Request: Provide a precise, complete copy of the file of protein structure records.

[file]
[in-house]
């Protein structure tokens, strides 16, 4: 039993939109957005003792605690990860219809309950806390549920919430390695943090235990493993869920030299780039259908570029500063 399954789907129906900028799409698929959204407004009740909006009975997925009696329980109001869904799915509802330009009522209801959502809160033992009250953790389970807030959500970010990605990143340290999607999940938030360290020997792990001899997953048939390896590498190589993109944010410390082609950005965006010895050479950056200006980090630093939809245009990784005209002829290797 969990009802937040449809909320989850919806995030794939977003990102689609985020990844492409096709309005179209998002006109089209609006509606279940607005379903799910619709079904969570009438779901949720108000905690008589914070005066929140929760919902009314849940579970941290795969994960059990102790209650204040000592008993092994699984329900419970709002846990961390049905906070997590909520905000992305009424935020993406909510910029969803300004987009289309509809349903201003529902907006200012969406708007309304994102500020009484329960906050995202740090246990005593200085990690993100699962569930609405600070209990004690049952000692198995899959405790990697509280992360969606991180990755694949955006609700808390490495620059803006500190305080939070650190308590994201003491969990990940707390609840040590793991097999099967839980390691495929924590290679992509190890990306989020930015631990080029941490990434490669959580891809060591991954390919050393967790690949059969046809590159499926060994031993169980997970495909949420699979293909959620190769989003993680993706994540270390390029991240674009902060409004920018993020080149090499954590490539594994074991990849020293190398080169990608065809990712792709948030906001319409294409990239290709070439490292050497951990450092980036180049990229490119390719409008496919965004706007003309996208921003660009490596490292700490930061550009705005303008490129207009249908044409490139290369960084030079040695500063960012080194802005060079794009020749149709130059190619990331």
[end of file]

[in-house]
């Protein structure tokens, strides 16, 4: 039993939109957005003792605690990860219809309950806390549920919430390695943090235990493993869920030299780039259908570029500063 399954789907129906900028799409698929959204407004009740909006009975997925009696329980109001869904799915509802330009009522209801959502809160033992009250953790389970807030959500970010990605990143340290999607999940938030360290020997792990001899997953048939390896590498190589993109944010410390082609950005965006010895050479950056200006980090630093939809245009990784005209002829290797 969990009802937040449809909320989850919806995030794939977003990102689609985020990844492409096709309005179209998002006109089209609006509606279940607005379903799910619709079904969570009438779901949720108000905690008589914070005066929140929760919902009314849940579970941290795969994960059990102790209650204040000592008993092994699984329900419970709002846990961390049905906070997590909520905000992305009424935020993406909510910029969803300004987009289309509809349903201003529902907006200012969406708007309304994102500020009484329960906050995202740090246990005593200085990690993100699962569930609405600070209990004690049952000692198995899959405790990697509280992360969606991180990755694949955006609700808390490495620059803006500190305080939070650190308590994201003491969990990940707390609840040590793991097999099967839980390691495929924590290679992509190890990306989020930015631990080029941490990434490669959580891809060591991954390919050393967790690949059969046809590159499926060994031993169980997970495909949420699979293909959620190769989003993680993706994540270390390029991240674009902060409004920018993020080149090499954590490539594994074991990849020293190398080169990608065809990712792709948030906001319409294409990239290709070439490292050497951990450092980036180049990229490119390719409008496919965004706007003309996208921003660009490596490292700490930061550009705005303008490129207009249908044409490139290369960084030079040695500063960012080194802005060079794009020749149709130059190619990331």